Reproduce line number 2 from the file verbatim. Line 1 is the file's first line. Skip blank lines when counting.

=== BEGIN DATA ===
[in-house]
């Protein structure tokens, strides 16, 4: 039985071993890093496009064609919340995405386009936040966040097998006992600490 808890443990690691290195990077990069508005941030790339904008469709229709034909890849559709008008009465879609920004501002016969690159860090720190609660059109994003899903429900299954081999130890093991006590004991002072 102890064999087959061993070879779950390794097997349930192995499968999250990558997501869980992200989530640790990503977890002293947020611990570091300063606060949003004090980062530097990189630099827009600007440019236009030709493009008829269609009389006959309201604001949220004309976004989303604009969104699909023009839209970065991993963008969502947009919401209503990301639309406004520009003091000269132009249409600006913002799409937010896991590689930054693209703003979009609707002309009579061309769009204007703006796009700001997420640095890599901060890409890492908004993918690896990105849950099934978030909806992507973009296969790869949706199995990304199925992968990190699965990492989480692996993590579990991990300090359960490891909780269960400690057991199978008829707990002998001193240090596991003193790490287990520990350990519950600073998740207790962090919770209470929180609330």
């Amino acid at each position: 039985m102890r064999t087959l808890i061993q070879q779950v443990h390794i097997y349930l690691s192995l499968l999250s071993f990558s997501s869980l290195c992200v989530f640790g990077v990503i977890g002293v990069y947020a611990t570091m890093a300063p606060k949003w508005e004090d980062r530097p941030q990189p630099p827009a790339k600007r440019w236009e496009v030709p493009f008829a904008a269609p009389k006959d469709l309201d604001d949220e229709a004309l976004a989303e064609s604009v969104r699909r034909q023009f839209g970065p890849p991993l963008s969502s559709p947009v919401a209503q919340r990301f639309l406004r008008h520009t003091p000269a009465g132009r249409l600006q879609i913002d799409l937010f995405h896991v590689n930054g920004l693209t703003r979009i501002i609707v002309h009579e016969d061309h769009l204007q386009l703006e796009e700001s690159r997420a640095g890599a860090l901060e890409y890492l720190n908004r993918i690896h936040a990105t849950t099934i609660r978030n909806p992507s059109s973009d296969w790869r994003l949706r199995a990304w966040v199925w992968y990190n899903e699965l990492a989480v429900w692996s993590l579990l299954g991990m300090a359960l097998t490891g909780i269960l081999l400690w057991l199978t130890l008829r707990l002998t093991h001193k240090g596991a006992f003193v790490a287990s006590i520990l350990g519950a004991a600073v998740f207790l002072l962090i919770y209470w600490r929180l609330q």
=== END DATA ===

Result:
């Protein structure tokens, strides 16, 4: 039985071993890093496009064609919340995405386009936040966040097998006992600490 808890443990690691290195990077990069508005941030790339904008469709229709034909890849559709008008009465879609920004501002016969690159860090720190609660059109994003899903429900299954081999130890093991006590004991002072 102890064999087959061993070879779950390794097997349930192995499968999250990558997501869980992200989530640790990503977890002293947020611990570091300063606060949003004090980062530097990189630099827009600007440019236009030709493009008829269609009389006959309201604001949220004309976004989303604009969104699909023009839209970065991993963008969502947009919401209503990301639309406004520009003091000269132009249409600006913002799409937010896991590689930054693209703003979009609707002309009579061309769009204007703006796009700001997420640095890599901060890409890492908004993918690896990105849950099934978030909806992507973009296969790869949706199995990304199925992968990190699965990492989480692996993590579990991990300090359960490891909780269960400690057991199978008829707990002998001193240090596991003193790490287990520990350990519950600073998740207790962090919770209470929180609330």